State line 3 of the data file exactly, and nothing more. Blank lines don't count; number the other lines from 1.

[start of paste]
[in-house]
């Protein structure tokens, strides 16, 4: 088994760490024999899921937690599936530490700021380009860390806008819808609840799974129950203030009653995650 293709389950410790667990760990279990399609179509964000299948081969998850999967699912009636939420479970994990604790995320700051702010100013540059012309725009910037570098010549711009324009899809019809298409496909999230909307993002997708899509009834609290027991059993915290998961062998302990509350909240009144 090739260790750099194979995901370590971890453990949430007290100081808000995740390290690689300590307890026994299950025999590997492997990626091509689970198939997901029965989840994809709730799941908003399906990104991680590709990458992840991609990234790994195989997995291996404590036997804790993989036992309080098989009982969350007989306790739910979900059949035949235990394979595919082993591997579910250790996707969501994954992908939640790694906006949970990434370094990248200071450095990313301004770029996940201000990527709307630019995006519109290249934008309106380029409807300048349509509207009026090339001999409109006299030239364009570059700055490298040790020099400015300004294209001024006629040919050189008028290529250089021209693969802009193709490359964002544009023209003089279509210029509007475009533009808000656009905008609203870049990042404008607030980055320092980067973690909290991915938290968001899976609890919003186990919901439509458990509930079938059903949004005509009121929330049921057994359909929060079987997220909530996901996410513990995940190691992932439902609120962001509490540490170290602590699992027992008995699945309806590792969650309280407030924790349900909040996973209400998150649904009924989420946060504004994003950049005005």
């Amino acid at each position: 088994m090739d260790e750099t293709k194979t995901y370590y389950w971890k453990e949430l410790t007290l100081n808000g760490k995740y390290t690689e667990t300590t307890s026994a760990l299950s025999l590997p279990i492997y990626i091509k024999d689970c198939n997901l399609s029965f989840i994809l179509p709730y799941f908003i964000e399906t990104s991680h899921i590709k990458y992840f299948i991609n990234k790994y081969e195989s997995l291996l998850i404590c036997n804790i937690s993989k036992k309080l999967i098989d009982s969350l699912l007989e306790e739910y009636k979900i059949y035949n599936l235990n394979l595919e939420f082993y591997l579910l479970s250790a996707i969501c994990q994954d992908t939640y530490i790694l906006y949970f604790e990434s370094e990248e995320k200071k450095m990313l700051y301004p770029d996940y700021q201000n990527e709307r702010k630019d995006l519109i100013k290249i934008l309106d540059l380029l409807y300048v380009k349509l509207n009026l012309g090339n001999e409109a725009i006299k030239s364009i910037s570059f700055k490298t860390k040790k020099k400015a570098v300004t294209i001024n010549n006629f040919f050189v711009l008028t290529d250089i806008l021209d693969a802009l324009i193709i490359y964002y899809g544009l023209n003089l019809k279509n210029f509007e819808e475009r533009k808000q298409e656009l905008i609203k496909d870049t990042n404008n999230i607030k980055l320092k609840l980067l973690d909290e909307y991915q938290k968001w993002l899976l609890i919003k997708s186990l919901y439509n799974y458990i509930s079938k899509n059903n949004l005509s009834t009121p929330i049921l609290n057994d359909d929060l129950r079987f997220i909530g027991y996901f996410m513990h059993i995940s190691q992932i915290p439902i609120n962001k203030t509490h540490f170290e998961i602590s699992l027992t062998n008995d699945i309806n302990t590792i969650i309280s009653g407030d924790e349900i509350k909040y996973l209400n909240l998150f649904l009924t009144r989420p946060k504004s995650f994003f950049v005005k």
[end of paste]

């Amino acid at each position: 088994m090739d260790e750099t293709k194979t995901y370590y389950w971890k453990e949430l410790t007290l100081n808000g760490k995740y390290t690689e667990t300590t307890s026994a760990l299950s025999l590997p279990i492997y990626i091509k024999d689970c198939n997901l399609s029965f989840i994809l179509p709730y799941f908003i964000e399906t990104s991680h899921i590709k990458y992840f299948i991609n990234k790994y081969e195989s997995l291996l998850i404590c036997n804790i937690s993989k036992k309080l999967i098989d009982s969350l699912l007989e306790e739910y009636k979900i059949y035949n599936l235990n394979l595919e939420f082993y591997l579910l479970s250790a996707i969501c994990q994954d992908t939640y530490i790694l906006y949970f604790e990434s370094e990248e995320k200071k450095m990313l700051y301004p770029d996940y700021q201000n990527e709307r702010k630019d995006l519109i100013k290249i934008l309106d540059l380029l409807y300048v380009k349509l509207n009026l012309g090339n001999e409109a725009i006299k030239s364009i910037s570059f700055k490298t860390k040790k020099k400015a570098v300004t294209i001024n010549n006629f040919f050189v711009l008028t290529d250089i806008l021209d693969a802009l324009i193709i490359y964002y899809g544009l023209n003089l019809k279509n210029f509007e819808e475009r533009k808000q298409e656009l905008i609203k496909d870049t990042n404008n999230i607030k980055l320092k609840l980067l973690d909290e909307y991915q938290k968001w993002l899976l609890i919003k997708s186990l919901y439509n799974y458990i509930s079938k899509n059903n949004l005509s009834t009121p929330i049921l609290n057994d359909d929060l129950r079987f997220i909530g027991y996901f996410m513990h059993i995940s190691q992932i915290p439902i609120n962001k203030t509490h540490f170290e998961i602590s699992l027992t062998n008995d699945i309806n302990t590792i969650i309280s009653g407030d924790e349900i509350k909040y996973l209400n909240l998150f649904l009924t009144r989420p946060k504004s995650f994003f950049v005005k």